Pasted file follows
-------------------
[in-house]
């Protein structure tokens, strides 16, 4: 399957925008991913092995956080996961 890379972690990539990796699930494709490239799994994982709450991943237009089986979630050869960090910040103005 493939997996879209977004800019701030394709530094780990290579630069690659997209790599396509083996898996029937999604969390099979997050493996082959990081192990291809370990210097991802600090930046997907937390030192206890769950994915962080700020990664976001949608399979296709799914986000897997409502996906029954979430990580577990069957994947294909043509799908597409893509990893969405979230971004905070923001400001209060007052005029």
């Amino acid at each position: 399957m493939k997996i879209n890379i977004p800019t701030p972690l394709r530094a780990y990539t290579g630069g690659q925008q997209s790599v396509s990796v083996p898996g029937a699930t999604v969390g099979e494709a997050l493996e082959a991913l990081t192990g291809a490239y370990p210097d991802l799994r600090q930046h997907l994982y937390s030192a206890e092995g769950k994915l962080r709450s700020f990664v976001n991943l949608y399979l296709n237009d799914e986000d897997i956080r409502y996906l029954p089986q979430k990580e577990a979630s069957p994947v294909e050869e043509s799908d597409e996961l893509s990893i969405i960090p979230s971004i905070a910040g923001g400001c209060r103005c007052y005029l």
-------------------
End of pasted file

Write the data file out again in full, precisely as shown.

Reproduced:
[in-house]
């Protein structure tokens, strides 16, 4: 399957925008991913092995956080996961 890379972690990539990796699930494709490239799994994982709450991943237009089986979630050869960090910040103005 493939997996879209977004800019701030394709530094780990290579630069690659997209790599396509083996898996029937999604969390099979997050493996082959990081192990291809370990210097991802600090930046997907937390030192206890769950994915962080700020990664976001949608399979296709799914986000897997409502996906029954979430990580577990069957994947294909043509799908597409893509990893969405979230971004905070923001400001209060007052005029």
């Amino acid at each position: 399957m493939k997996i879209n890379i977004p800019t701030p972690l394709r530094a780990y990539t290579g630069g690659q925008q997209s790599v396509s990796v083996p898996g029937a699930t999604v969390g099979e494709a997050l493996e082959a991913l990081t192990g291809a490239y370990p210097d991802l799994r600090q930046h997907l994982y937390s030192a206890e092995g769950k994915l962080r709450s700020f990664v976001n991943l949608y399979l296709n237009d799914e986000d897997i956080r409502y996906l029954p089986q979430k990580e577990a979630s069957p994947v294909e050869e043509s799908d597409e996961l893509s990893i969405i960090p979230s971004i905070a910040g923001g400001c209060r103005c007052y005029l």